Often "C" portfolios only partially develop a story, fail to go beyond shallow analysis, leave ideas and generalizations undeveloped or unsupported, and make limited use of textual or visual evidence. The prose sporadically illustrates the writer's understanding of the genre's methods of organizing written discourse; the organization is intermittently apparent, coherent, and on occasion, contributes to the overall goals; the development of ideas is somewhat insightful, specific, focused, and logical; transitional devices are inconsistently employed to connect the ideas; the reader can occasionally follow the writer's chain of reasoning or progression of ideas.

There may be some awkward transitions, some brief, weakly unified or undeveloped paragraphs, and the arrangement may not appear entirely natural or contain extraneous information. These portfoilios may have more frequent wordiness, unclear or awkward sentences, imprecise use of words or over-reliance on passive voice, and some distracting grammatical errors (wrong verb tense, pronoun agreement, apostrophe errors, singular/plural errors, article use, preposition use, comma splice, etc.).


A "D" blogging portfolio shows serious problems with writing competent blog entries. The style may be inappropriate, the evidence may be obviously insufficient, and the student's online persona may raise questions in the reader's mind about credibility.

The prose does not clearly illustrate the writer's understanding of the genre's methods of organizing written discourse; organization is random, simplistic or inappropriately sequential, and rarely (if ever) contributes to the overall goals; little or no development of ideas is evident, with limited insight, focus or logic; the writing has little or no internal coherence, using few or inappropriate transitional devices; the reader has difficulty following the writer's chain of reasoning or progression of ideas.. The writer may digress from one topic to another without developing ideas or terms or make insufficient or awkward use of textual or visual evidence. The style of a "D" portfolio is often simplistic with a tendency to narrate or merely summarize.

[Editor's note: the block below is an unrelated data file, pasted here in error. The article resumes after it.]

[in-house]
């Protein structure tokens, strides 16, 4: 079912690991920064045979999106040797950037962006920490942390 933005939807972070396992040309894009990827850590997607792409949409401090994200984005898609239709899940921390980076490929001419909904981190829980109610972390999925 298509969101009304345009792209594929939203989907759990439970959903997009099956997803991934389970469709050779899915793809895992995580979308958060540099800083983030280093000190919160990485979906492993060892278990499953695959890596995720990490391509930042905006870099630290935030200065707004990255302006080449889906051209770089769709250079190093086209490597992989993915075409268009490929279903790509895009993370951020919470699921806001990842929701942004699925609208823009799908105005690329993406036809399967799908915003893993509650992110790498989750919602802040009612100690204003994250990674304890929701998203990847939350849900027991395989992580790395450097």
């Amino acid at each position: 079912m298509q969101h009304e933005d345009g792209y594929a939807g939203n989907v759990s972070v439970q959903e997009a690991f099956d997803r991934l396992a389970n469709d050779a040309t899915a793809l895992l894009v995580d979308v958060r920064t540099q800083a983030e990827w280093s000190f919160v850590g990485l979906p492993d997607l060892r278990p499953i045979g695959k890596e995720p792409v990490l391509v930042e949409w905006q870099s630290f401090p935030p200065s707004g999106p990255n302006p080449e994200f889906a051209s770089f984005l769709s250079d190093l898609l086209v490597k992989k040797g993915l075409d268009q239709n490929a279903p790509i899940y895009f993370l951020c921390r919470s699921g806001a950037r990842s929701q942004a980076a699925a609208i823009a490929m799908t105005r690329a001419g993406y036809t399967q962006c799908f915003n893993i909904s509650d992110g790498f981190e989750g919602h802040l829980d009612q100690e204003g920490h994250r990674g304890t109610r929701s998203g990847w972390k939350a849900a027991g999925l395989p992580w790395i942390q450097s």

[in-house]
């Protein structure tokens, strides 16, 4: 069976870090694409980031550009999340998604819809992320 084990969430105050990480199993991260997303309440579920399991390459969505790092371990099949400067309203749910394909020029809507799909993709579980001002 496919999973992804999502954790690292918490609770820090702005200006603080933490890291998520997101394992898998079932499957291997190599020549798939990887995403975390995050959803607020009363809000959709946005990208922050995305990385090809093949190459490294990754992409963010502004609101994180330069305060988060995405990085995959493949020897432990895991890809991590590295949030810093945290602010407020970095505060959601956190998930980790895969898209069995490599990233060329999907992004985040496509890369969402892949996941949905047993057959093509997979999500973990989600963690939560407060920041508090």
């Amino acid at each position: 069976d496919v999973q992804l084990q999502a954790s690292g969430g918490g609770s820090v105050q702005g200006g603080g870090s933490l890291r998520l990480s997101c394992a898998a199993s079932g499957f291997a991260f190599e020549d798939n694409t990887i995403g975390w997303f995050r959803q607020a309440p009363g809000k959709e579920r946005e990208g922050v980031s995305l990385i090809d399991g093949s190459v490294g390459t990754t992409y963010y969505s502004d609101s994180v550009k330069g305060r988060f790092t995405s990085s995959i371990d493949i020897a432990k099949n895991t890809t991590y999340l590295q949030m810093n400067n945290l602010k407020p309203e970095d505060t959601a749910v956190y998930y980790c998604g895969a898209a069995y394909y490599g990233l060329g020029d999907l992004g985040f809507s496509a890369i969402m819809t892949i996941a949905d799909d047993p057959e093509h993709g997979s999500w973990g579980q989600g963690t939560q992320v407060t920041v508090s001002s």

The approach is inadequate or confusing; little or no evidence of critical thinking and analysis is present; although some of the ideas may be worthwhile, the level of insight and clarity of presentation are lacking; the writer does not take into account other facets or perspectives, or does so in an inappropriate or simplistic manner; the thinking lacks focus and clarity, illustrates misconceptions; little or no evidence of awareness of the prospective audience.

These portfolios are often characterized by major grammatical or proofreading errors that indicate problems with Standard Written English (subject-verb agreement, sentence fragments, word form errors, etc.). The language may also be frequently weakened by colloquialisms, clichés, and hyperbolic statements or repeated inexact word choices.


An "F" blogging portfolio may ignore the requirements of the class to produce writing that is substantive, coherent, engaging, and oriented around original analysis.

The writer may write too little text or produce a personal diary not of interest to outsiders or issue only political or social rants or post a series of stream-of-consciousness entries lacking a common theme. The student may have other severe difficulties communicating through journalistic writing.

There may be little or no development; the writer may list disjointed facts or misinformation; in style, there may be no transitions and incoherent paragraphs that suggest poor planning or no serious revision. Numerous grammatical errors and stylistic problems seriously detract from the argument. This writing often does not meet Standard Written English requirement. Plagiarism is also grounds for an "F" grade.